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Now a good time to buy?

 
 
Dom Powell
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      10-14-2005, 05:37 PM
Hi all,

So my Ti4200 graphics card, which was the most advanced component on my
elderly machine, apparently got smoked by a freak blue-sky power surge a few
weeks ago. Or maybe the card just died. Could possibly have been the AGP
slot that died? Machine was on when something popped, I switched off,
removed the card, switched back on and rebooted, the onboard graphics took
over, and I've been chugging slowly away ever since.

Given the age of everything else on the machine, I am thinking that now
might be as good a time as any to look at putting together a whole new rig.

So my basic question is: Apart from the usual seasonal dynamics, are there
eleventy twelve new developments scheduled to appear in the next few weeks
or months that will completely change the landscape of the PC market? I
keep up with the news to some extent, but Lord knows I miss a lot. I'm not
looking at anything bleeding edge, but I'm curious.

The path of least resistance is PC/Windows, which is the path I'm going to
take.

I've been happy with AMD in the past, and their present performance looks
good, so I'm leaning that way for the processor. Looks like a socket 939
motherboard is likely to allow the best upgrade path? Is PCI-e worth the
extra $50-$60 or so it seems to add to the motherboard? My other concern is
stability, for want of a better word. An A64 processor on a 939 board would
be a newer configuration (in terms of the time it has been on the market)
than I'm used to, but so far the general consensus seems to be positive.

In terms of use, I do a fair amount of gaming, but I'm usually at least a
year behind the curve, and I tend to find ones that I like and stick with
them -- I'm playing Thief II again, now, for example. I'm looking forward
to Morrowind, Oblivion, and the Gothics. All things considered, the games
are probably going to be what taxes the new machine the most.

Any thoughts appreciated.


 
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DaveW
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      10-14-2005, 11:36 PM
The new version of Windows, called Vista, will replace XP in 12 months. It
has much higher hardware requirements than XP, so you may want to look into
getting a machine that will meet the new requirements.

--
DaveW
__________

"Dom Powell" <(E-Mail Removed)> wrote in message
news:dioqcl$ld3$(E-Mail Removed)...
> Hi all,
>
> So my Ti4200 graphics card, which was the most advanced component on my
> elderly machine, apparently got smoked by a freak blue-sky power surge a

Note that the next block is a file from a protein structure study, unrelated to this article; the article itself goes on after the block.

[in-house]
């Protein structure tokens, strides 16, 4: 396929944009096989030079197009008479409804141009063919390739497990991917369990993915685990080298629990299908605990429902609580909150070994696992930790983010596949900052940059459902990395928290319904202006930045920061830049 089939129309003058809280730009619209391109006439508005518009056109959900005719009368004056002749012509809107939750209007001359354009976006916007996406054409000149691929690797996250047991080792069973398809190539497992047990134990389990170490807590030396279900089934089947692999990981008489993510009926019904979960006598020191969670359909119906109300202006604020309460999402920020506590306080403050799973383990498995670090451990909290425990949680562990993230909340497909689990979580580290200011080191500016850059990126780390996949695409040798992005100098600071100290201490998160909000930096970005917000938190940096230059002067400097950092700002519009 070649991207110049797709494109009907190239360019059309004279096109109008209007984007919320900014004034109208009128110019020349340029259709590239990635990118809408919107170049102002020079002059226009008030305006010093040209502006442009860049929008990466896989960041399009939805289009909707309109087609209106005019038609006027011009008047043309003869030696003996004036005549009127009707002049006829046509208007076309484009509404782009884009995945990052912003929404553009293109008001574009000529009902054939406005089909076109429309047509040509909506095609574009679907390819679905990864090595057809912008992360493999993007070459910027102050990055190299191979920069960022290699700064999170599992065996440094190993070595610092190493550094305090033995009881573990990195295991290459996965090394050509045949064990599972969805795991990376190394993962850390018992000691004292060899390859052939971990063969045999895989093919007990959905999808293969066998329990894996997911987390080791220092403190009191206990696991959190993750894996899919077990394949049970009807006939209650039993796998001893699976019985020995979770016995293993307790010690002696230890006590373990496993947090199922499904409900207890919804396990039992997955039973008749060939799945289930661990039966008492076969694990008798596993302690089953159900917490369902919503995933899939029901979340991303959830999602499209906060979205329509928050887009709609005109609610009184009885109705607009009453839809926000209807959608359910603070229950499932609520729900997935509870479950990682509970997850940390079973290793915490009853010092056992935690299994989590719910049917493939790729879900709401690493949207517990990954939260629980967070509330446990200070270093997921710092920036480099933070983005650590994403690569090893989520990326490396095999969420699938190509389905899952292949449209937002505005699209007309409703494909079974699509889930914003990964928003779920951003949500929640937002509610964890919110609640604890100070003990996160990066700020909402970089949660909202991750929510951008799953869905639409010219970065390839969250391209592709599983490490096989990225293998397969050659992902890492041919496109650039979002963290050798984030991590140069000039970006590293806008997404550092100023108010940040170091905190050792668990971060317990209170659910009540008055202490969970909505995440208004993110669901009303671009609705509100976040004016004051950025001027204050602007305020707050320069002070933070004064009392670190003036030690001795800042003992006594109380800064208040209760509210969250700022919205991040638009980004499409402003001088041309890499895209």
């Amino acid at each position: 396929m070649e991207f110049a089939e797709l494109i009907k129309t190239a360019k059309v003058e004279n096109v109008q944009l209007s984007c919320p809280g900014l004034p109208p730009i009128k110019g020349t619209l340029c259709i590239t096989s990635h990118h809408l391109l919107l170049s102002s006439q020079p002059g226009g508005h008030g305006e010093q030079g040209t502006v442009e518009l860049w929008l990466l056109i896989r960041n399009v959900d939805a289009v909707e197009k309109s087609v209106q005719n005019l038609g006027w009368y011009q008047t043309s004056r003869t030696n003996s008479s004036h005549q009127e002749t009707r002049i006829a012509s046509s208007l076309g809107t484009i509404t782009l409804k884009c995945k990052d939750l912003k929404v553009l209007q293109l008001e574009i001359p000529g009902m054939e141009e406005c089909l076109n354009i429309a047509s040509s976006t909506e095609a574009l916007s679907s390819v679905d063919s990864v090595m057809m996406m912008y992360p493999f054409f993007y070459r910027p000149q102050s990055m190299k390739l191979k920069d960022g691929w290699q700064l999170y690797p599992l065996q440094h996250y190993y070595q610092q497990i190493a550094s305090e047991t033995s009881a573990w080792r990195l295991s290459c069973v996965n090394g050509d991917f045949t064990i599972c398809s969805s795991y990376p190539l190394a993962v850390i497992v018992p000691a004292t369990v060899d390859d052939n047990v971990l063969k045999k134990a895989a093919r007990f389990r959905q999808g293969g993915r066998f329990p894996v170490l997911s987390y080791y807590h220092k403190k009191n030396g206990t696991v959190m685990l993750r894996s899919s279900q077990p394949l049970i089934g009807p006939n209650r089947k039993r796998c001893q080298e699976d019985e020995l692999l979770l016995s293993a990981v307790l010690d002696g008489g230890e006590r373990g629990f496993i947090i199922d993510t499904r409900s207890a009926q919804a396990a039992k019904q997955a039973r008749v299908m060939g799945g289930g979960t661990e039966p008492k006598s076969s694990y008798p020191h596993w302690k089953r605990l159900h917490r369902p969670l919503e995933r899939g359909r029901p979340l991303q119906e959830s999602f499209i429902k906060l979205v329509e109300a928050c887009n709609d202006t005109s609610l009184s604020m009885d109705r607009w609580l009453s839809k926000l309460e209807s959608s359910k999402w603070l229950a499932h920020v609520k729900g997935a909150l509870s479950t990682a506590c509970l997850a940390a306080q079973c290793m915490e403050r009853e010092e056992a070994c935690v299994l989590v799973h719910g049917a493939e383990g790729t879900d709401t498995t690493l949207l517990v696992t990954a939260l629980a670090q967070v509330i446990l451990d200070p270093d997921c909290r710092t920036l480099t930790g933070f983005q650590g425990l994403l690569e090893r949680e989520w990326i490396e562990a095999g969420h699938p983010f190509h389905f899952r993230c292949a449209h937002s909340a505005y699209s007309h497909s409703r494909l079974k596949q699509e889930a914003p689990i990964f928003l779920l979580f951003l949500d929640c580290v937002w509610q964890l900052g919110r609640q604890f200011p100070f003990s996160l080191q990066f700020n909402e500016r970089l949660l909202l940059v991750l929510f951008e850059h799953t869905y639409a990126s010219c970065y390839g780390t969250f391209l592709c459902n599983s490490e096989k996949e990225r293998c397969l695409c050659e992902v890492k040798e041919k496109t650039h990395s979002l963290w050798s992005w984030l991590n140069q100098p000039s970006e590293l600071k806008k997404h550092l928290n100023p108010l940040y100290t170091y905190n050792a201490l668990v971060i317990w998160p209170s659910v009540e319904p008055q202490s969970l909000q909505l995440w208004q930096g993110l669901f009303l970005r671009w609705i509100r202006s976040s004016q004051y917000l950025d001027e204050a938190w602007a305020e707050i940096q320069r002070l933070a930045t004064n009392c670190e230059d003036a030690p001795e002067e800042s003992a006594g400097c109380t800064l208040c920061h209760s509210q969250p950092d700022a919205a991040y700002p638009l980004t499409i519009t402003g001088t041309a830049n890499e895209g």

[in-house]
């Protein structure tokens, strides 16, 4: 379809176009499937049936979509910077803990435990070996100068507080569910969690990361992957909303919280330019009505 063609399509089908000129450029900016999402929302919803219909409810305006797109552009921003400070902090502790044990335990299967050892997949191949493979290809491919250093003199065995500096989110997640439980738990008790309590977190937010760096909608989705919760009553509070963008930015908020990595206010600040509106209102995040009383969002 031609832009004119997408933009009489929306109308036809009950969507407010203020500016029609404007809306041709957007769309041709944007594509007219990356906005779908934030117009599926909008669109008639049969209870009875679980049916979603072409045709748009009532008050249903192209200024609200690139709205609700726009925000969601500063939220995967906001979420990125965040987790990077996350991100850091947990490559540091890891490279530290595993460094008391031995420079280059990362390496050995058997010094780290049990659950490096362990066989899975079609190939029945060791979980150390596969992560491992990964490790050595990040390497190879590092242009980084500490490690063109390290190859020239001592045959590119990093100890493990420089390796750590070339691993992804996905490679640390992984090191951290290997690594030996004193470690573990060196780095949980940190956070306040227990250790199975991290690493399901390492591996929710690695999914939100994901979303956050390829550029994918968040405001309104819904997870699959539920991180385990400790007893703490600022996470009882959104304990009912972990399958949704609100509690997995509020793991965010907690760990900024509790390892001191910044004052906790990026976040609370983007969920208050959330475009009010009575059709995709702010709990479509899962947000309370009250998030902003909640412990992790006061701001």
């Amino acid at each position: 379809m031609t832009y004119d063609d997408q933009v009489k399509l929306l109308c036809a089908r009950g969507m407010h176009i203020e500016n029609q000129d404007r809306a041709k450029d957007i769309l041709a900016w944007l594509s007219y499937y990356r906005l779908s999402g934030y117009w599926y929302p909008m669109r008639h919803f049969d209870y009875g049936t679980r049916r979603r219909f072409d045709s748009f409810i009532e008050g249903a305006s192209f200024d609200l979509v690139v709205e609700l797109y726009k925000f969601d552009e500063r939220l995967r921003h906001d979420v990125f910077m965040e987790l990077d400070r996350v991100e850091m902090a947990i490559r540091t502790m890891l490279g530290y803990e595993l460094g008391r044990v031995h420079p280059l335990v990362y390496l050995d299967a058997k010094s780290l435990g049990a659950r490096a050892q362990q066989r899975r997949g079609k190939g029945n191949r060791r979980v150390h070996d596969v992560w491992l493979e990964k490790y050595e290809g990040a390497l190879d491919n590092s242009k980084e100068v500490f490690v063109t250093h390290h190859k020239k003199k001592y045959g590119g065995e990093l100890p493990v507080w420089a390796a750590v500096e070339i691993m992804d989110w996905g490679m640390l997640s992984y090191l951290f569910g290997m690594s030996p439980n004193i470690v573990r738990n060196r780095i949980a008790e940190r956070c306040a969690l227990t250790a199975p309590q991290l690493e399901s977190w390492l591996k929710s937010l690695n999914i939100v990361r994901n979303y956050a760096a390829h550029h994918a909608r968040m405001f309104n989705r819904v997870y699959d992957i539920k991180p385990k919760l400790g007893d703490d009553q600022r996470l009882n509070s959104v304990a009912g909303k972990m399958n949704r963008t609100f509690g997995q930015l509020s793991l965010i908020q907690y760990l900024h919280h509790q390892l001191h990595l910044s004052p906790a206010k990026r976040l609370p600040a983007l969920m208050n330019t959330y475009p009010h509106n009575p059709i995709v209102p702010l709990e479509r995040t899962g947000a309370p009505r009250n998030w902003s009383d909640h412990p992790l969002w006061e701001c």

> few weeks ago. Or maybe the card just died. Could possibly have been the
> AGP slot that died? Machine was on when something popped, I switched off,
> removed the card, switched back on and rebooted, the onboard graphics took
> over, and I've been chugging slowly away ever since.
>
> Given the age of everything else on the machine, I am thinking that now
> might be as good a time as any to look at putting together a whole new
> rig.
>
> So my basic question is: Apart from the usual seasonal dynamics, are there
> eleventy twelve new developments scheduled to appear in the next few weeks
> or months that will completely change the landscape of the PC market? I
> keep up with the news to some extent, but Lord knows I miss a lot. I'm
> not looking at anything bleeding edge, but I'm curious.
>
> The path of least resistance is PC/Windows, which is the path I'm going to
> take.
>
> I've been happy with AMD in the past, and their present performance looks
> good, so I'm leaning that way for the processor. Looks like a socket 939
> motherboard is likely to allow the best upgrade path? Is PCI-e worth the
> extra $50-$60 or so it seems to add to the motherboard? My other concern
> is stability, for want of a better word. An A64 processor on a 939 board
> would be a newer configuration (in terms of the time it has been on the
> market) than I'm used to, but so far the general consensus seems to be
> positive.
>
> In terms of use, I do a fair amount of gaming, but I'm usually at least a
> year behind the curve, and I tend to find ones that I like and stick with
> them -- I'm playing Thief II again, now, for example. I'm looking forward
> to Morrowind, Oblivion, and the Gothics. All things considered, the games
> are probably going to be what taxes the new machine the most.
>
> Any thoughts appreciated.
>



 
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CJT
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      10-15-2005, 12:39 AM
DaveW wrote:

> The new version of Windows, called Vista, will replace XP in 12 months. It
> has much higher hardware requirements than XP, so you may want to look into
> getting a machine that will meet the new requirements.
>


Or switch to Linux and get a cheaper machine that'll perform better.

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